A private gauge on eurozone’s manufacturing sector as well as U.S.-China trade frictions will also be watched closely, Chandler said.
Financial markets have been sideswiped since a sudden escalation in Sino-U.S. trade tensions in early May, with growing anxiety among investors that a protracted standoff could tip the global economy into recession.
Adding to the tensions between the world’s two biggest economies, U.S. Secretary of State Mike Pompeo told Fox News on Sunday that U.S. President Donald Trump would raise the issue of Hong Kong’s human rights with China’s President Xi Jinping at a potential meeting of the two leaders at the G20 summit in Japan later this month.
On Sunday, hundreds of thousands of black-clad protesters in Hong Kong demanded that Beijing-backed city leader Carrie Lam step down over her handling of a bill that would have allowed extradition to China, resulted her to issue a rare apology.
Geopolitical tensions in the Middle East added another layer of uncertainty for investors after the United States blamed Iran for attacks on two oil tankers in the Gulf of Oman last week.
Hopes that global central banks will keep the money spigot open have helped to temper some of the fears, and all eyes are on the Fed’s two-day meeting starting on Tuesday.
Strong U.S. retail sales data on Friday rolled back expectations of a Fed rate cut at this week’s meeting to 21.7%, from 28.3% on Thursday, according to CME Group’s FedWatch tool. But bets of an easing at the July meeting remain high at 85%.
The Bank of Japan also meets this week and is widely expected to reinforce its commitment to retain a massive stimulus program for some time to come.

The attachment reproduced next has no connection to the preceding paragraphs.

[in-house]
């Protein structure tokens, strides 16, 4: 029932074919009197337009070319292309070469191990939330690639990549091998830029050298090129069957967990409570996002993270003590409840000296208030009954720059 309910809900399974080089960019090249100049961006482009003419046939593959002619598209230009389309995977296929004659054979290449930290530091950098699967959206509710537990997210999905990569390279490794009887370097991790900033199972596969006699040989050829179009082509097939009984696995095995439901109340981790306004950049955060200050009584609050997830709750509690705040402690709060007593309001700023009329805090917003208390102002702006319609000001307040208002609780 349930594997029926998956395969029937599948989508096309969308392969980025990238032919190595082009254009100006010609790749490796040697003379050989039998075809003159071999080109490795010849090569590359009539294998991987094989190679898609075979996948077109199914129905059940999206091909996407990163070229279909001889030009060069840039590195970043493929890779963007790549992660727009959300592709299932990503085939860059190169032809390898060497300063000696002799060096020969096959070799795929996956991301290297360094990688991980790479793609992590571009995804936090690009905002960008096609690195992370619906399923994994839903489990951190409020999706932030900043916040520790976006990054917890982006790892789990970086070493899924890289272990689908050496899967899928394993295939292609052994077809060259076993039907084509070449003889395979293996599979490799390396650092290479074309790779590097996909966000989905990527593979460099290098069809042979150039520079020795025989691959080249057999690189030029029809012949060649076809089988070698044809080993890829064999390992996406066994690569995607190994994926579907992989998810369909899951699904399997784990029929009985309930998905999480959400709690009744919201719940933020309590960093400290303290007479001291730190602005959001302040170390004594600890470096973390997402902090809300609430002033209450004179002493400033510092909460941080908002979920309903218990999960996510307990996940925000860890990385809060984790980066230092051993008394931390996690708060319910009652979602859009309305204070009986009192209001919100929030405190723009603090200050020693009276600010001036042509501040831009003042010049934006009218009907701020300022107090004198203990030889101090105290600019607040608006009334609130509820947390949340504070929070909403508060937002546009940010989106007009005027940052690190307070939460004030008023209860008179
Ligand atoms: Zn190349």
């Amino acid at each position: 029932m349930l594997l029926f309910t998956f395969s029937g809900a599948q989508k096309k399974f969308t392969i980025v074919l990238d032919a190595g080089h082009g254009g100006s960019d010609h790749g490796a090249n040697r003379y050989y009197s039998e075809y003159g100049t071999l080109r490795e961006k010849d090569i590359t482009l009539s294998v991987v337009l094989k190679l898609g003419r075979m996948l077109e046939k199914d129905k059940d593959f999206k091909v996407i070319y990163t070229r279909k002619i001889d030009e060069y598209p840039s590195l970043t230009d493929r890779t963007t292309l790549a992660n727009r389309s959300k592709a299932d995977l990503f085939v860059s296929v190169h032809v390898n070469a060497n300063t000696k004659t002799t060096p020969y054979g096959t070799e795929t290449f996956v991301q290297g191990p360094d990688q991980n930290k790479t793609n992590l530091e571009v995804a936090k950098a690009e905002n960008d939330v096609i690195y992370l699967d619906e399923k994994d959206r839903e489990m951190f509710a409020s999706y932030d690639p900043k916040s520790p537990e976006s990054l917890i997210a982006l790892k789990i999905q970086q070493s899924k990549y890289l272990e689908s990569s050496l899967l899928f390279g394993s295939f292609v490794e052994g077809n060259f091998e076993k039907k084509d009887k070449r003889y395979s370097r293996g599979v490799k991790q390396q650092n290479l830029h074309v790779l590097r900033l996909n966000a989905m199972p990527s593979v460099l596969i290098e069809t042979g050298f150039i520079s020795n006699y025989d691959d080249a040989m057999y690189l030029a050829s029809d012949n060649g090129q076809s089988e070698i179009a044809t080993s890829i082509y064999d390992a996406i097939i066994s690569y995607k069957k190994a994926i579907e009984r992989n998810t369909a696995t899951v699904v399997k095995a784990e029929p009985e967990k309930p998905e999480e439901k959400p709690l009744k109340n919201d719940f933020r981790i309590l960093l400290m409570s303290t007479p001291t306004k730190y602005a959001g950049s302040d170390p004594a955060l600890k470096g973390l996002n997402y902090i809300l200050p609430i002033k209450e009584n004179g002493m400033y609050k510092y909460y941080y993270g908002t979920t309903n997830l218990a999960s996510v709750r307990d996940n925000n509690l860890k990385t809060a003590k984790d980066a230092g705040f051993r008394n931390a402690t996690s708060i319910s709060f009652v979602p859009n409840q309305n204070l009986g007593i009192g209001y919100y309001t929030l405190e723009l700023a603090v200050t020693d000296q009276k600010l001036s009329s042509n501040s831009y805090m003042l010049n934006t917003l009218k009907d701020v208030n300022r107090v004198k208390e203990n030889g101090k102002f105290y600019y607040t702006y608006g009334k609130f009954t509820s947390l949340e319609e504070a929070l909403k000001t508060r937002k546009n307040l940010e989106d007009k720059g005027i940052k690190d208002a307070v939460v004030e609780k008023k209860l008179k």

The retail report also sent short-dated U.S. Treasury yields higher, flattening the yield curve.
Benchmark 10-year notes was last at 2.091%, while two-year bond yield edged up, shrinking the spread between two- and 10-year yields to 23.6 basis points compared to more than 30 earlier this month.
A Reuters poll showed a growing number of economists expect the Fed policymakers to cut interest rates this year, although the majority still see it holding steady.
In currency markets, the dollar index against a basket of six major currencies climbed to 97.583 on Friday, its highest level in almost two weeks, after the U.S. retail sales data eased fears that the world’s largest economy is slowing sharply.
The index last stood at 97.511, while the euro fetched $1.1220, near the lower end of its weekly trading range.
Oil extended gains on Monday after the attacks on two oil tankers last week raised concerns about potential supply disruptions, but prices remained on track for a weekly loss on fears that trade disputes will dent global oil demand.
Brent futures rose 0.2% to $62.13 a barrel, while U.S. West Texas Intermediate (WTI) crude futures rose 0.2% to $52.60.
Spot gold eased 0.1% to $1,340.25 an ounce after hitting a 14-month peak on Friday.
Bitcoin jumped overnight to $9,391.85, its highest level in 13 months. It was last quoted at $9150.15. – Reuters